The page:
The next morning L dropped me at the airport and I made my way home. Waiting at Newcastle Airport for me was my lover, my friend, my companion and my partner. All four rolled into one. We had a glorious drive back, after watching the Airforce aircraft taking off just over our heads at Williamstown.

Advertisements

I Cannot Let Myself Go Down That Path

Today my story is featured on ABC News Radio and News Online which both go national across Australia. This is my second time being interviewed by Giselle Watakama and she really makes it easy. She also has a magic way of pulling the secret stuff out of me. The stuff I try to cover up from the public, the people I know and often from my loved ones. She even manages to capture the quaver in my voice, because dammit I cannot hide that. Would if I could, truly.

I do not want my son or my lover to see me panting as my body tries to fill my ostomy bag. Panting as if I am birthing a hippopotamus. Because that is what it feels like. Pure agony for at least thirty minutes, often two hours  and exhaustion afterwards. And then there is the small matter of getting a bag to fit on my ostomy now. The mesh has sucked an area a bit like an inverted teacup beside my stoma. Right where the mesh is. And it is next to impossible to get a seal. So out of the myriad modern devices designed to make life easier for the modern ostomy I am left with an older version which does not seal and also the filter does not function well. Requiring me to ask friends if I stink. Because these days all I smell is poo.

Things are not all bad. As everyone knows I do not like to give in. And I am very stubborn and determined. And I like to advocate to help others who are injured and to try to stop others from becoming injured. While in hospital last week I met a really impressive Colo Rectal surgeon, Dr Peter Pockney who also teaches surgery at Newcastle University. And he is a member of my surgeon, Dr Brian Draganic’s team Newcastle Colorectal. I was impressed with his intelligent way of communicating. Dr Draganic also is very down to earth. I am hoping at some stage to talk to them about starting a mesh clinic up here at John Hunter Hospital. Or a Hernia Mesh Clinic as RPA has the Pelvic one. These two surgeons did not place my mesh. Presently I have started a support group on Facebook for Hernia Mesh injured. It is called Australian Hernia Mesh Support Group. We are gaining more members due to the radio interview on ABC today which is wonderful. People who do not usually use Facebook so I have given then my name and mailing address instead.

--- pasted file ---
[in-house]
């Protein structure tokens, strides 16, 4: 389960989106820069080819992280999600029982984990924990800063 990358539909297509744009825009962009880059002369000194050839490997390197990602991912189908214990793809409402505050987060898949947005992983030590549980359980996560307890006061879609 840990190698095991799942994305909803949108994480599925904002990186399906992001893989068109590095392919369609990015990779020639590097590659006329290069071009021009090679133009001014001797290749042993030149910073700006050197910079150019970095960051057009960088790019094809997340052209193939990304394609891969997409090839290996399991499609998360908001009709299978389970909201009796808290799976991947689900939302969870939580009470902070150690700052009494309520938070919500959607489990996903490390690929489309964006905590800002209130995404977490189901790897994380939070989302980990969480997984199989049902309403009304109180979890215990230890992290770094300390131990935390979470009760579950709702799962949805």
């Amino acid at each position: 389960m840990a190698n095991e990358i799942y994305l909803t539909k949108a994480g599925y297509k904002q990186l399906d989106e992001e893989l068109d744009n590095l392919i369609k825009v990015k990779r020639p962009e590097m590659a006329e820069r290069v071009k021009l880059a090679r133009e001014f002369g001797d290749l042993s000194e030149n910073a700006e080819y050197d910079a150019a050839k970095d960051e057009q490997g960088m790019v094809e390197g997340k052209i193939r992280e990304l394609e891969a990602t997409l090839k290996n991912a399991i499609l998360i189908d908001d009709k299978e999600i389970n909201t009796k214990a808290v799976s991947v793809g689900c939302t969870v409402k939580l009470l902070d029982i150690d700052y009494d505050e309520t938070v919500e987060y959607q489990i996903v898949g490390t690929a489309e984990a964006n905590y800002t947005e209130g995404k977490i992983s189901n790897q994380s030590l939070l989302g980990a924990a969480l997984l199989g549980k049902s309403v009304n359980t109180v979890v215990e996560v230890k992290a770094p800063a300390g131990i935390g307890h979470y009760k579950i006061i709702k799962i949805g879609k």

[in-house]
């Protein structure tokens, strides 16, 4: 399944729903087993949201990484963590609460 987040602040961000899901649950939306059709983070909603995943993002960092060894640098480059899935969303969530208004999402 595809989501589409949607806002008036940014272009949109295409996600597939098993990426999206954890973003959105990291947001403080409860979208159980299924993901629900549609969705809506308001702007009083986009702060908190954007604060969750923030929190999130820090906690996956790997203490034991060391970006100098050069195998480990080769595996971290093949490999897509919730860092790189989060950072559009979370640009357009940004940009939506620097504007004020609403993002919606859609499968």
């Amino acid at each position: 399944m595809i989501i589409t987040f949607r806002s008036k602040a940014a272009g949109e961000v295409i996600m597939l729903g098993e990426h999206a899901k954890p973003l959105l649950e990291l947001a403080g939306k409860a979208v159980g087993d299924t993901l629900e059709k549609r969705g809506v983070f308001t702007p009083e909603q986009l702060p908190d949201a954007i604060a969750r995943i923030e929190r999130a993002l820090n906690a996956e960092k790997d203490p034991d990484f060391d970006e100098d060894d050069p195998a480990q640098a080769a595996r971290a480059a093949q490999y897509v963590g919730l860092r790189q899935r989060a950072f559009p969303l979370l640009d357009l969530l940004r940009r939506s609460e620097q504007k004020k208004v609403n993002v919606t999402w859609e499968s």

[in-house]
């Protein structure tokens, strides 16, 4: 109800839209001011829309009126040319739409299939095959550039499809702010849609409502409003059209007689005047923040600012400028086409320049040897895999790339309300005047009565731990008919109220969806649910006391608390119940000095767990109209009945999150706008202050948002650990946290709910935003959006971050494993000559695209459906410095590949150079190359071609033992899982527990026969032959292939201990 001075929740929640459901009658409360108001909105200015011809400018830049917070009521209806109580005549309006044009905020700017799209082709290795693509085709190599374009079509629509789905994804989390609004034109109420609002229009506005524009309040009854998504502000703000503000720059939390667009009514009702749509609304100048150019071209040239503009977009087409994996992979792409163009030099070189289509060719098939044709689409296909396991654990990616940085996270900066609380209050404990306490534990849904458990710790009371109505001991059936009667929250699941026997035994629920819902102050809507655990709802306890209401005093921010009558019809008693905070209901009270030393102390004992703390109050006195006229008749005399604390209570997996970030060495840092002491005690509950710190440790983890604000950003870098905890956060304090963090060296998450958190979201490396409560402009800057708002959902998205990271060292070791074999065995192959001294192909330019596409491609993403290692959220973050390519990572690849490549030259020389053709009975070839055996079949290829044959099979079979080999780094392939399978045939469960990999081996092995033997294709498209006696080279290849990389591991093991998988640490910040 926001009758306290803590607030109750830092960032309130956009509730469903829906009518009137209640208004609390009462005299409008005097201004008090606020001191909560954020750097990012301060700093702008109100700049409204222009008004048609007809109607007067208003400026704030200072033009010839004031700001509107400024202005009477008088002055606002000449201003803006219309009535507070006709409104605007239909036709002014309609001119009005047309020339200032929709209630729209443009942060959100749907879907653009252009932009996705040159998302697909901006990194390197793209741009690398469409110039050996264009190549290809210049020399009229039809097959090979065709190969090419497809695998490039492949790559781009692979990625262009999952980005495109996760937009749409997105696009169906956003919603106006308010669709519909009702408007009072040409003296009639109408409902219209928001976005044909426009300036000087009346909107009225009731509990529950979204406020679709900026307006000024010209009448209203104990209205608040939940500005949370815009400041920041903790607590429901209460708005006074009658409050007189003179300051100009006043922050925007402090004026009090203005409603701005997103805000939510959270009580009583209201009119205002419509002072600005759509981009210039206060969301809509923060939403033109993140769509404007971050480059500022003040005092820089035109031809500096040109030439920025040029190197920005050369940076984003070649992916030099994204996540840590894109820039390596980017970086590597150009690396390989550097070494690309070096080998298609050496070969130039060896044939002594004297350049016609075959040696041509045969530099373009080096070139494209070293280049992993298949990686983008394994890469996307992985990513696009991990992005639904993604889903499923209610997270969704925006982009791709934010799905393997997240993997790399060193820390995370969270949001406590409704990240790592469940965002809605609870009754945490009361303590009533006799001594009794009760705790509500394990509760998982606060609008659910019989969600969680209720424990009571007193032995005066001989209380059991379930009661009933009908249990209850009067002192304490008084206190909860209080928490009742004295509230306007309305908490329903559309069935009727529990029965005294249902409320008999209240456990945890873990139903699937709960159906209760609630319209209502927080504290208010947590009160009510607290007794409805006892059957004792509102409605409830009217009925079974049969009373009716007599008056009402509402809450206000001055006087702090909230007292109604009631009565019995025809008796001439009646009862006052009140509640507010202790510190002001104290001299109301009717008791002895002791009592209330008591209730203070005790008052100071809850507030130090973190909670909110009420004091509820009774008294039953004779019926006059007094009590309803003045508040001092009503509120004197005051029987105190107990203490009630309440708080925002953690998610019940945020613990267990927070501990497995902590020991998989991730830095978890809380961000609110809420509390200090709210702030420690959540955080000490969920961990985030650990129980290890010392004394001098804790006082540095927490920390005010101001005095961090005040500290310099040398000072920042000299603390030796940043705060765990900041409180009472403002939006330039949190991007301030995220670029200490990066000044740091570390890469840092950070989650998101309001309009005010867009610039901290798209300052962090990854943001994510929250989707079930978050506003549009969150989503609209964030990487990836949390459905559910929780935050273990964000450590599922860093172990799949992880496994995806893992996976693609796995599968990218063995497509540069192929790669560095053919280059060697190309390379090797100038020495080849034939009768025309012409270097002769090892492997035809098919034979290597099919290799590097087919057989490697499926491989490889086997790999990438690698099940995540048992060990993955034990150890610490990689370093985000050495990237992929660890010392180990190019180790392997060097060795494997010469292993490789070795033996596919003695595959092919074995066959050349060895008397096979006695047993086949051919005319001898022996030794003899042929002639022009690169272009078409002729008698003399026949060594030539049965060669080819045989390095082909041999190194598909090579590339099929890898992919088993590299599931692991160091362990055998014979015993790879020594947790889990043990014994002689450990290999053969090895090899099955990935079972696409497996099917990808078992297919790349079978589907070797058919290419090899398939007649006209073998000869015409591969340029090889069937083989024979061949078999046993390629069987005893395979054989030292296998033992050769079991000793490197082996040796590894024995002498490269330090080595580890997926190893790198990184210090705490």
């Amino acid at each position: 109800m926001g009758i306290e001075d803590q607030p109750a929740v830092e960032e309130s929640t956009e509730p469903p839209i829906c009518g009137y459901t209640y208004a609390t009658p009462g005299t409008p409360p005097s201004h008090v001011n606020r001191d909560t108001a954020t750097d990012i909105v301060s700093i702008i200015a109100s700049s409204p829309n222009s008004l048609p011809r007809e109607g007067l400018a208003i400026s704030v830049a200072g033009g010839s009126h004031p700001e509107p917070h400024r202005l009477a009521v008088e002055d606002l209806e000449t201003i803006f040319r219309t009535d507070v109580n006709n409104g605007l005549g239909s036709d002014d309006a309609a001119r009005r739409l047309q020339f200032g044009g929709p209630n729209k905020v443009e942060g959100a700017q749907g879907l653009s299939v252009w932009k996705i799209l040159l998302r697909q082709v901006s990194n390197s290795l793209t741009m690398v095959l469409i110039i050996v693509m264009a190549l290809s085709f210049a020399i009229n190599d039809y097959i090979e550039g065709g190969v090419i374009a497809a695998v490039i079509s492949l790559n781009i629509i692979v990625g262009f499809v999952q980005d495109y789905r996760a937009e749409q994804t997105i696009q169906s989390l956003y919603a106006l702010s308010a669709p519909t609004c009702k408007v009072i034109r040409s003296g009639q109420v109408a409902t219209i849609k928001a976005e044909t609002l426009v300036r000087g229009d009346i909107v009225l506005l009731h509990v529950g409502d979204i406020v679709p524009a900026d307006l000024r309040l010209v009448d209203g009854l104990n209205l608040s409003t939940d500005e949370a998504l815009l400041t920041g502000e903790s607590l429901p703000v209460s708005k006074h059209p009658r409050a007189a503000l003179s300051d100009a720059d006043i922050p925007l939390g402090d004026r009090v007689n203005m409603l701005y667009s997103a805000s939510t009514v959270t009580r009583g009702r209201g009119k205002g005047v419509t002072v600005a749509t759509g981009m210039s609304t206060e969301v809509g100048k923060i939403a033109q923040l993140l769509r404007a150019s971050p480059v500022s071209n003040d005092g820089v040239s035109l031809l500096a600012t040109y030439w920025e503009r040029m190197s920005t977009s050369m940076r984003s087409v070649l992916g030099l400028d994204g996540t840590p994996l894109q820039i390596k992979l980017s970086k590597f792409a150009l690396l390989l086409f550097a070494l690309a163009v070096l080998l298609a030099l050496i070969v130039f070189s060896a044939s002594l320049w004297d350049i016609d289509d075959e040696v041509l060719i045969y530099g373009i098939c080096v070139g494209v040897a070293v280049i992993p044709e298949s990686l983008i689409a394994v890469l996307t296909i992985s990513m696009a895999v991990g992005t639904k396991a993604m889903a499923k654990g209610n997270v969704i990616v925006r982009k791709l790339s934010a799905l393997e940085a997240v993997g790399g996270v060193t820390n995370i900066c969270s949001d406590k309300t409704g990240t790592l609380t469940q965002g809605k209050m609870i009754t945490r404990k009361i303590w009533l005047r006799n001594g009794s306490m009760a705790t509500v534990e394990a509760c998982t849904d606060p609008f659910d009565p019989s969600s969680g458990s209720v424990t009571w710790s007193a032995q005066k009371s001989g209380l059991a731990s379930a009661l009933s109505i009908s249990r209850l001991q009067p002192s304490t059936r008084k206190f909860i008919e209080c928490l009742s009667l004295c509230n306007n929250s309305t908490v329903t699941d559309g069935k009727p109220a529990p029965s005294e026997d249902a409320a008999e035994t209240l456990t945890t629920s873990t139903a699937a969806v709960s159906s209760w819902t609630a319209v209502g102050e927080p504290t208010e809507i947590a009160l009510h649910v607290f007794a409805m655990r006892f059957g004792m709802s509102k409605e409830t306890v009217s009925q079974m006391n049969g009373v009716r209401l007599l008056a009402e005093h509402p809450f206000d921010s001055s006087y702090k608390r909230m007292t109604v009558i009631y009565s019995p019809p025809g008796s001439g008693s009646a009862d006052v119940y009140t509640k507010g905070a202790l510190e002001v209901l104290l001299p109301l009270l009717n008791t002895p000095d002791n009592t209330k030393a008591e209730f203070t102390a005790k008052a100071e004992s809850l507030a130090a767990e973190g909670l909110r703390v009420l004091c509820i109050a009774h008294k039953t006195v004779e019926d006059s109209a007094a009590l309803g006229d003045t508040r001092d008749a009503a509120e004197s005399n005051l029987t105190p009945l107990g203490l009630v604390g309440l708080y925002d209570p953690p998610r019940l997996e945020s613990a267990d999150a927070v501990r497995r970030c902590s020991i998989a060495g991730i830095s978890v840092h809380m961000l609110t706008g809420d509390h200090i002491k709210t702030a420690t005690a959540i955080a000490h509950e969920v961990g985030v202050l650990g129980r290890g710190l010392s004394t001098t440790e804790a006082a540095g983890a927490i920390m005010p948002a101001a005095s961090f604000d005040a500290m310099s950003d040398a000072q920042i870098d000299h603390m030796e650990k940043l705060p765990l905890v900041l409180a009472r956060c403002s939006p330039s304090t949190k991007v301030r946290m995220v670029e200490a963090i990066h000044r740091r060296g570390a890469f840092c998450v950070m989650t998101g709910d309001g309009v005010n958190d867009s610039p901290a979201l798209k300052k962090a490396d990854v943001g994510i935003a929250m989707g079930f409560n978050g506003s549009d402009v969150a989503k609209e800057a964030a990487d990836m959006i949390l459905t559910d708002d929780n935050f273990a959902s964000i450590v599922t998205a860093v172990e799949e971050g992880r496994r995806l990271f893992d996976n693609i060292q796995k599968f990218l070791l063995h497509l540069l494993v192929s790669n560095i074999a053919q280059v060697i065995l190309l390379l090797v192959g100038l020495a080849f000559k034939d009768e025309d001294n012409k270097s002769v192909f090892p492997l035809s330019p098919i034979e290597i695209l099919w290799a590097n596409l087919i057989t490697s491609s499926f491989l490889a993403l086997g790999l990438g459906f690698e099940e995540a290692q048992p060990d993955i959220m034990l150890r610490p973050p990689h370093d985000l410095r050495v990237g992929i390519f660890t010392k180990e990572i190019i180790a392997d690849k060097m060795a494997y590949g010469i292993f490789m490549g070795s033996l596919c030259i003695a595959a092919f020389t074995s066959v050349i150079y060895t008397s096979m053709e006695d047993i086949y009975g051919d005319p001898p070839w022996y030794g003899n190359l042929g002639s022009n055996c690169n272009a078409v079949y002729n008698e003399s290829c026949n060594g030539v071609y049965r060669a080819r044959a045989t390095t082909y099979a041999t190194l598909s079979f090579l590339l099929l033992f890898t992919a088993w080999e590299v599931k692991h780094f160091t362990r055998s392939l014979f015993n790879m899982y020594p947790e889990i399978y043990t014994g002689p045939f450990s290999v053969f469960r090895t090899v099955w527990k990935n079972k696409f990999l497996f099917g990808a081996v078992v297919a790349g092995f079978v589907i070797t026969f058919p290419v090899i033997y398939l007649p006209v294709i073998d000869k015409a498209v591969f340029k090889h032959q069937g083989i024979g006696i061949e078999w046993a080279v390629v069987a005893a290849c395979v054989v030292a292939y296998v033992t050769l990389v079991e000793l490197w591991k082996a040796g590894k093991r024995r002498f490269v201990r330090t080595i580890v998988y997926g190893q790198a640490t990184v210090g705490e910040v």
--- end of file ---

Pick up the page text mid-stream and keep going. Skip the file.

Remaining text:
Some of the timeline of the article was a little bit out. So much for Giselle to sort through. Basically I had the mesh inserted in 2015, three years after my ostomy was formed. The photo above was taken after I got home from the mesh repair. Not knowing then I had a mesh infection, which is NOT considered to be a good thing in mesh circles.

So for most of early 2015 I was in and out of John Hunter with bowel obstructions. I was given emergency surgery in August 2015 for a Parastomal Hernia  and mesh was inserted. I have been much worse since, though not to the point of vomiting faeces but that is because I am so vigilant to not let the obstructions get to that point. But she is right. I do fear choking on faeces, because I did, for many many hours and even The NG  tube could not suck it all away. It was the only time in my life I wanted to run away and die somewhere where nobody could find me. Well I did once after I started looking after my demented parents in 2013 but I had just left my nasty husband and walked into the hell of Alzheimer’s. With a new stoma and a then undiagnosed Hernia.

So basically Giselle let me talk, and tried to make sense of what I said, with no medical training and my tendency to ramble she did a great job! What was even better for us Mesh campaigners and advocates was the info she came up with. We need these skills!  Basically the College of Surgeons are concerned about this Hernia mesh issue. It is so good to know that.

‘Anyway the article is here. I will leave you to read it, to absorb it, and to try to know that my life might sound awful but I do see the bigger picture. In my case I do not have Alzheimer’s. Whew. And I can still laugh at myself. My son is wonderful,  as are my friends. And I have a magical lover/partner who does not notice my bag, thinks I am brave and encourages me to not see myself as disabled. It is only when I try to walk that I feel disabled, and it is only brief. Cause I cannot let myself go down that path.

Finally I would like to thank the lovely Rosie and Marion of John Hunter’s new Acute Surgical Ward. Talk about wonderful nurses. Beyond wonderful. And then there was the delightful Rory, the resident from Belfast. And the canular technician called in who finally got a vein. Am covered in bruises. Little love bites to remind me of my stay.

I Never Want To Feel Like This Again

Today was the fourth anniversary of my mum’s death. It is always a very hard day for me. I was so unprepared for her death. So unprepared for her new life. I needed more time. And today time is all I had. And memories. And photos. And more time. Sharing photos and those memories to Facebook. My friends doing their best from a distance to make me feel better. I have the best friends. The best network. The absolute best son in the world. And a wonderful partner.

However my partner was unable to be with me today, even for a short time, as he had a previous commitment to a weekend birthday bash. A sleepover one filled with all sorts of people, interesting and average and quite a mix of ages. And some of his family.